Pyrogallic acid

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Tiny, white, light-sensitive crystals that tend to float with air movement. Pyrogallic acid, or pyro, is used as a developer in photographic solutions. It reduces the salts of Gold, Silver, Mercury, and Platinum to their metallic state. This characteristic was first noted in 1832 and soon after it was applied to photograph development. Pyrogallic acid is also used in the manufacture of dyes.

Chemical structure

Pyrogallic acid.jpg

Synonyms and Related Terms

pyrogallol; pyro; 1,2,3-trihydroxybenzene; 1,2,3-benzenetriol; Fouramine brown AP; Fourrin; CI 76515; Oxidation base 32; Piral


  • Toxic by ingestion, inhalation and skin absorption.
  • Skin contact can cause irritation and allergies.
  • Combustible.
  • Fisher Scientific: SDS

Physical and Chemical Properties

Soluble in water, ethanol, ether. Needle-shaped crystals.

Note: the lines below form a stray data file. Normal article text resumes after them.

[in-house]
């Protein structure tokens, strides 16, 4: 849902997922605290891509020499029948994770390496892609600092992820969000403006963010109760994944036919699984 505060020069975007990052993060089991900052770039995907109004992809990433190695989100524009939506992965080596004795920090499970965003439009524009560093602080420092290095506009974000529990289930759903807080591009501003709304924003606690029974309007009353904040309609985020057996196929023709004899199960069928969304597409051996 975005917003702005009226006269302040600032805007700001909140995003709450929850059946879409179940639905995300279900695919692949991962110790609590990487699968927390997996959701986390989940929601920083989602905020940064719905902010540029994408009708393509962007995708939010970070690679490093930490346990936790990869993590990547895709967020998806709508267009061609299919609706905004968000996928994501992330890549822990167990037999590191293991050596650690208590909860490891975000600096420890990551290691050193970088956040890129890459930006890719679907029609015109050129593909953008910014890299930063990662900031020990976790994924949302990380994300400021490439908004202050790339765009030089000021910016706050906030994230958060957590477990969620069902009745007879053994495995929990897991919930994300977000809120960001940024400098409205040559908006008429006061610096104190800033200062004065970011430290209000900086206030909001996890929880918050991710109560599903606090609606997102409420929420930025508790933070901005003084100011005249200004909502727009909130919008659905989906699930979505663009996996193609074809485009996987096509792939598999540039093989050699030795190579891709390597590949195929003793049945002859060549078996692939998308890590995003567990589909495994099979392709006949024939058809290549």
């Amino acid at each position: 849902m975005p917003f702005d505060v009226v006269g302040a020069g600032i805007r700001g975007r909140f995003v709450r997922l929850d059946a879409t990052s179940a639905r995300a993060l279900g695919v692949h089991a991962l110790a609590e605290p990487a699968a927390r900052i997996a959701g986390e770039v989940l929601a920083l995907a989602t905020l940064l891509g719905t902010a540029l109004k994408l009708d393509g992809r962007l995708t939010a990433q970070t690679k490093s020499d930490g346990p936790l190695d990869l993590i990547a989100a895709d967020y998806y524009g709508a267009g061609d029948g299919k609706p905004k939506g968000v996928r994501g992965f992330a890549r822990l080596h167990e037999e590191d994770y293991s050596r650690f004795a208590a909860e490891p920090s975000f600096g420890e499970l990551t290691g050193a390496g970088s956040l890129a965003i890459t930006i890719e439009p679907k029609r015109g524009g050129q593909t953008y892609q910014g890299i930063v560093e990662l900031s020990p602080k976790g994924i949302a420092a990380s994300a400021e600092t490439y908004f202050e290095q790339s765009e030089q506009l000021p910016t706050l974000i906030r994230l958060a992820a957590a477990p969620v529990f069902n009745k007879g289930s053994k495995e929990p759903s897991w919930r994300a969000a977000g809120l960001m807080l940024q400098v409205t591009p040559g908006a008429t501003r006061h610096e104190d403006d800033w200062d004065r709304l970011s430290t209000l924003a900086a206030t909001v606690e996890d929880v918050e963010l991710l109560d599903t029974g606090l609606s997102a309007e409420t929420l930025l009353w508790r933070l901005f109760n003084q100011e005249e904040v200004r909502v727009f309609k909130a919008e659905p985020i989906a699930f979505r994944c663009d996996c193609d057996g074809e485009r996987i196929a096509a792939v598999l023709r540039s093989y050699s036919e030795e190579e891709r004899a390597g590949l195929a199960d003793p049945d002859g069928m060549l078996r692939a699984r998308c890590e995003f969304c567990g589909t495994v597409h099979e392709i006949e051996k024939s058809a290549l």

Composition C6H3(OH)3
CAS 87-66-1
Melting Point 131-134 C
Density 1.45g/ml
Molecular Weight mol. wt.=126.1
Boiling Point 309 C

Resources and Citations

  • Matt Roberts, Don Etherington, Bookbinding and the Conservation of Books: a Dictionary of Descriptive Terminology, U.S. Government Printing Office, Washington DC, 1982
  • Michael McCann, Artist Beware, Watson-Guptill Publications, New York City, 1979
  • G.S.Brady, Materials Handbook, McGraw-Hill Book Co., New York, 1971 Comment: p. 796
  • Richard S. Lewis, Hawley's Condensed Chemical Dictionary, Van Nostrand Reinhold, New York, 10th ed., 1993